Never Compromise

In his work of historical fiction on Russian politics during World War I, Solzhenitsyn portrays Andrei Ivanovich Shingarev–a leader of the reformist Constitutional Democratic party–as agonizing:

Власть ли очнётся?….Это поразительное непонимание безпощадного хода истории! Что уступить всё равно придётся, так лучше же вовремя, лучше же мягче? — нет! Ни вершка не уступят, пока их не разнесёт! Не призна˛т, что лестницы прогресса никому не миновать! И теми же ступенями, изжитыми на Западе, поплетёмся и мы, всё равно. [Октябрь Шестнадцатого 276 on

If only the regime would come to its senses!….It’s astounding, this inability to understand the relentless march of history! To see that if you’ve got to give way in the end, it’s best to do it in good time, while the going’s good. No, they’ll wait till they’re smashed to smithereens before they give an inch. They just don’t recognize that there’s no avoiding the ladder of progress. Like it or not, we shall have to struggle up the same steps that the West has left behind it. [Willets, tr., November 1916, 283.]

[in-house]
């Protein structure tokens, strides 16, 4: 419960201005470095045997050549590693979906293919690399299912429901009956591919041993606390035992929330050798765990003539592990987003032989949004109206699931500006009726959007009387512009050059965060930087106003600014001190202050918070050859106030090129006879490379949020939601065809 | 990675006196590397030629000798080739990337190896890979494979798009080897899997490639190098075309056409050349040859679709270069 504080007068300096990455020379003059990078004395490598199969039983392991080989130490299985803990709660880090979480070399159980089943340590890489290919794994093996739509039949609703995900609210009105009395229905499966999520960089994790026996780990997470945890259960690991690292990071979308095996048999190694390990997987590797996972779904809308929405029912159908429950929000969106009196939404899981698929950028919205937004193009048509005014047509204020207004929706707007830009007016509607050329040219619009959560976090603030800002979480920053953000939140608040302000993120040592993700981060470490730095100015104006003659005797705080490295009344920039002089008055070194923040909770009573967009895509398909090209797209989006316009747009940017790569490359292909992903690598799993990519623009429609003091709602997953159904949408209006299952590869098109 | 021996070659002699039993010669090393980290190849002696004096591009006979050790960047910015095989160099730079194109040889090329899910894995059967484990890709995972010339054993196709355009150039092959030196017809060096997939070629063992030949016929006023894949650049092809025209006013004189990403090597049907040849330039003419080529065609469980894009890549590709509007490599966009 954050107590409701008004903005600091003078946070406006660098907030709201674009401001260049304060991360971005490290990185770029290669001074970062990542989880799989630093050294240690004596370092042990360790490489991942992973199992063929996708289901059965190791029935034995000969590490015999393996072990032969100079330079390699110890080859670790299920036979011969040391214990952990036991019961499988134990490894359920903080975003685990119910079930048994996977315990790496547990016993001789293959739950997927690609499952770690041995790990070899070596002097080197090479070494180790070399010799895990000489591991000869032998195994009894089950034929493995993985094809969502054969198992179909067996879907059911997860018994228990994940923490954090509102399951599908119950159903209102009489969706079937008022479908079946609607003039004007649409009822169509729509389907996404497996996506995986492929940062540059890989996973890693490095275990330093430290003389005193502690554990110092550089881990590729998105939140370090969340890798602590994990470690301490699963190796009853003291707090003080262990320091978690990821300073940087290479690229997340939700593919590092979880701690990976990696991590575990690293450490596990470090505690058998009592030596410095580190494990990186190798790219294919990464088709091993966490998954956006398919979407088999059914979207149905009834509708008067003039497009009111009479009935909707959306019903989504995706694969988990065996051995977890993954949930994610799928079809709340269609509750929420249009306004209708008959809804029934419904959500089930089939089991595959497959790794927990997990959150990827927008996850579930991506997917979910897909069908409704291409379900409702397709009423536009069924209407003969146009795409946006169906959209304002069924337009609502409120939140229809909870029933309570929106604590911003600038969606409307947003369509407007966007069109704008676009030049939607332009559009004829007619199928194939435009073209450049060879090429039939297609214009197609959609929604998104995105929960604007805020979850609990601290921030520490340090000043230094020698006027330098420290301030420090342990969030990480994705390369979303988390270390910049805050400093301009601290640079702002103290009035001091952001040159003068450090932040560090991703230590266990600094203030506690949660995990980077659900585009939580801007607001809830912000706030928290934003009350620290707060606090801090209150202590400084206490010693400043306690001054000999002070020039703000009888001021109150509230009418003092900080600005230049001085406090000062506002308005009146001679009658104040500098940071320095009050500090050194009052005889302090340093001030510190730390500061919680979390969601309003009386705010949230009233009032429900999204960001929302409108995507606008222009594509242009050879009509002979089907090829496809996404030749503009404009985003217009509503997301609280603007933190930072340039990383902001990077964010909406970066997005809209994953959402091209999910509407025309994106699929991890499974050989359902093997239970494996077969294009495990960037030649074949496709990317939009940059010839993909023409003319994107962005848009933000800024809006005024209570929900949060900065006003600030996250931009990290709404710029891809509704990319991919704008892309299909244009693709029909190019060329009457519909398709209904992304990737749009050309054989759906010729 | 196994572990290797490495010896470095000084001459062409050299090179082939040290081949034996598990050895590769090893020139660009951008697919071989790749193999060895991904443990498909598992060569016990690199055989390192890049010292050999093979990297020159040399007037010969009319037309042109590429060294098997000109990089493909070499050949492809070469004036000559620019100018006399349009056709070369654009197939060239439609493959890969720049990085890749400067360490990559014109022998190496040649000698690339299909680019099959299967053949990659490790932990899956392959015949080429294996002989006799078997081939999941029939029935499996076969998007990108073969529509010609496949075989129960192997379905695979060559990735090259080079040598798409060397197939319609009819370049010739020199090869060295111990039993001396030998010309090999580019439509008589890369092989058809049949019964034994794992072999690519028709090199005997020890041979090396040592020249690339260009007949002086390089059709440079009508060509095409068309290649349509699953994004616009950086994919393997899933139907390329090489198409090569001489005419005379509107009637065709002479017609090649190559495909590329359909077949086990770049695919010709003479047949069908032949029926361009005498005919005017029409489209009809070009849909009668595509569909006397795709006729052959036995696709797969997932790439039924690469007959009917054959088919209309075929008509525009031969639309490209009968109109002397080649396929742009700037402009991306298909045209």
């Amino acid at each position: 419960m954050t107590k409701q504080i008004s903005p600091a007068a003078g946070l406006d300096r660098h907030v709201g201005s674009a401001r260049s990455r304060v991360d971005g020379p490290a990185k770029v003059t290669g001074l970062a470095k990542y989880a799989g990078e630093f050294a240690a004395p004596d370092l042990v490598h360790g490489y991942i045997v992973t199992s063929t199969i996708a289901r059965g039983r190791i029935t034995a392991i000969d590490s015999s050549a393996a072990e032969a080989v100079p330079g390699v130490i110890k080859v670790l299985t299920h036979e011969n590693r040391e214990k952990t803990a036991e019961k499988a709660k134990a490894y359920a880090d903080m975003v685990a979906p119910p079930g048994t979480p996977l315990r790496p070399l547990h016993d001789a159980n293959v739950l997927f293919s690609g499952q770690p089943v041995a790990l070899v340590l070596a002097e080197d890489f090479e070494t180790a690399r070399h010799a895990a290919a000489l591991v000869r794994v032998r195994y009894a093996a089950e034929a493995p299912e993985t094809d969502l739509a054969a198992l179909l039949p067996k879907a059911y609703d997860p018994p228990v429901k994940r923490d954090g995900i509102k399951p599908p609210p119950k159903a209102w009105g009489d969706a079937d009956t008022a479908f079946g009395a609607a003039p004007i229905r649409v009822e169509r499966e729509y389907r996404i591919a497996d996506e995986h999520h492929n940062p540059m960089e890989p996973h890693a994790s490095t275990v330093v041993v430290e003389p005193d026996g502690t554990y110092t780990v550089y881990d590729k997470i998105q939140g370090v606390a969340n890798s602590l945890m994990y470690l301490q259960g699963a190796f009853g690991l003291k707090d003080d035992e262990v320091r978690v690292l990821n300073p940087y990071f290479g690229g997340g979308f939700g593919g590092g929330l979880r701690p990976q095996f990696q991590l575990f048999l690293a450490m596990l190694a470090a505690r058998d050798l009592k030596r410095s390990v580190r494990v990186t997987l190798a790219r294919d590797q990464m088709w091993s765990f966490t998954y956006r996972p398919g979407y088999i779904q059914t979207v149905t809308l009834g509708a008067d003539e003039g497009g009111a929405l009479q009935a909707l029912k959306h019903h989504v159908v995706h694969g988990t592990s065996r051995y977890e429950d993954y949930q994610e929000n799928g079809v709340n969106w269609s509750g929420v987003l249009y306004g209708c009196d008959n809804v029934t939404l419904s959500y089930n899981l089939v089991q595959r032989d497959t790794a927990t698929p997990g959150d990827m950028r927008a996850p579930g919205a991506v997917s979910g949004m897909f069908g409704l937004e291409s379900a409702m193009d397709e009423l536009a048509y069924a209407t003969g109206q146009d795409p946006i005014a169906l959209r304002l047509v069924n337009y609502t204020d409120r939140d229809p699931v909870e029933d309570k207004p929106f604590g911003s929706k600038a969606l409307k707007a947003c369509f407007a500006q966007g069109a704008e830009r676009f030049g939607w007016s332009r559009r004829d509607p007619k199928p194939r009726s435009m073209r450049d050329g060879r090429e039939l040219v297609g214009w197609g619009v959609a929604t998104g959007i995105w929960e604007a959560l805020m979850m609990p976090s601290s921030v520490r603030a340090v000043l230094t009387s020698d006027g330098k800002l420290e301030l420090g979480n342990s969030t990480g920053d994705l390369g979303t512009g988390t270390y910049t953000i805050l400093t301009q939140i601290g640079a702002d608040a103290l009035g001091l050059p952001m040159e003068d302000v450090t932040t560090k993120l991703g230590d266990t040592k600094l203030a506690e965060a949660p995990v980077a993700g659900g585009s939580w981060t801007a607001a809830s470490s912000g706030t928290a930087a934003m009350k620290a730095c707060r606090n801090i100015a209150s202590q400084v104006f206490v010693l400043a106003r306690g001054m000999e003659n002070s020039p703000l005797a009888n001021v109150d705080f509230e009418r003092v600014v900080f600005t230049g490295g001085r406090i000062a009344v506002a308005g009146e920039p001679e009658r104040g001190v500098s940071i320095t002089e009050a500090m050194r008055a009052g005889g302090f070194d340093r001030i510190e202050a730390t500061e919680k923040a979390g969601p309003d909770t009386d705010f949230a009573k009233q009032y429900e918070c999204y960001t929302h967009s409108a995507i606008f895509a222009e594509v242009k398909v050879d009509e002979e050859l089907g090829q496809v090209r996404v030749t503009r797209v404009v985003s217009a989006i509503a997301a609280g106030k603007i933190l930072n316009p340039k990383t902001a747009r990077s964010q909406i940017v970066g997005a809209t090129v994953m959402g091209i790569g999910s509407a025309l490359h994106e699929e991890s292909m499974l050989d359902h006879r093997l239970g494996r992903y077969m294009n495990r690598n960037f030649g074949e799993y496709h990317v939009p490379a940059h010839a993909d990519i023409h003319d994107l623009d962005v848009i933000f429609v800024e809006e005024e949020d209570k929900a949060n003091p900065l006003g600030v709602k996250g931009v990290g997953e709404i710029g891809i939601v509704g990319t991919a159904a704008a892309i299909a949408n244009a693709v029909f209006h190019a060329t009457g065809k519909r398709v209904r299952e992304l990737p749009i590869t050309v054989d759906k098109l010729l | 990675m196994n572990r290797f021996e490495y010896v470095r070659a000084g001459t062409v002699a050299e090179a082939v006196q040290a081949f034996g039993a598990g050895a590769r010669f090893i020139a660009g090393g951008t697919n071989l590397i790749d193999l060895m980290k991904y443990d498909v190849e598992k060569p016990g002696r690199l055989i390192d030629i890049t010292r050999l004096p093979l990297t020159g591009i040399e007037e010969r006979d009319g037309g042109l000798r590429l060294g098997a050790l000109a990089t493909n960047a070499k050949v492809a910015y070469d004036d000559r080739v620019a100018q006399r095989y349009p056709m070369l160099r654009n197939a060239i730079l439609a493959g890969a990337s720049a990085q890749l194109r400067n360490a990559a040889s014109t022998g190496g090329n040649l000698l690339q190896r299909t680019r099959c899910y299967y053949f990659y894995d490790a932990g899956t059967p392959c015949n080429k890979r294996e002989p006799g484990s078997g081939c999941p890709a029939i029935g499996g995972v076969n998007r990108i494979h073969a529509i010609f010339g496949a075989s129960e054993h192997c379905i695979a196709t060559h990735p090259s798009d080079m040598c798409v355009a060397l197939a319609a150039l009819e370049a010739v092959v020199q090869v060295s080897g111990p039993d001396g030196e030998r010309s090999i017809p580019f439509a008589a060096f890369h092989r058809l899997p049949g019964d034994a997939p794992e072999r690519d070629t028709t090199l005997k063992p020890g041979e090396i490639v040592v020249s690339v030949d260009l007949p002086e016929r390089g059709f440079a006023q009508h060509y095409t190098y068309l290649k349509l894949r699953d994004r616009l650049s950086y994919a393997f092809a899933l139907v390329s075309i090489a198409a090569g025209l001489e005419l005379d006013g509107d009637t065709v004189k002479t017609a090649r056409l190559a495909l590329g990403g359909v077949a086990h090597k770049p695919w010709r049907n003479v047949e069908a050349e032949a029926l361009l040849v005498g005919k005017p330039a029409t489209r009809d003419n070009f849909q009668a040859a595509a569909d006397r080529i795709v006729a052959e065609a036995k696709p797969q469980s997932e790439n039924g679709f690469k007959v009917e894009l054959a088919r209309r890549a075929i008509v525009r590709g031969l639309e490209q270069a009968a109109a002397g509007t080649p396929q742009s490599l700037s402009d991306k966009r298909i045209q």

His colleague Minervin explains, in Solzhenitsyn’s portrayal:

С исторической необходимостью торговаться опасно: чем дальше, тем меньше она уступает! И кто не хочет читать Книгу Судеб в её естественном порядке, тот дорого заплатит за последние страницы, за страницы развязки!! [277.]

It is dangerous to haggle with historical necessity: the longer you carry on, the more stubborn it becomes. Whoever refuses to read the Book of the Fates in the proper order will pay dearly for the last pages, for the denouement!! [284.]

Barely a year later, the Tsarist regime would of course pay the price of refusing to “understand the relentless march of history,” Shingarev would become a victim of the Bolshevik revolution, and the Russian people would be bloodied by its struggle up “the ladder of progress.”


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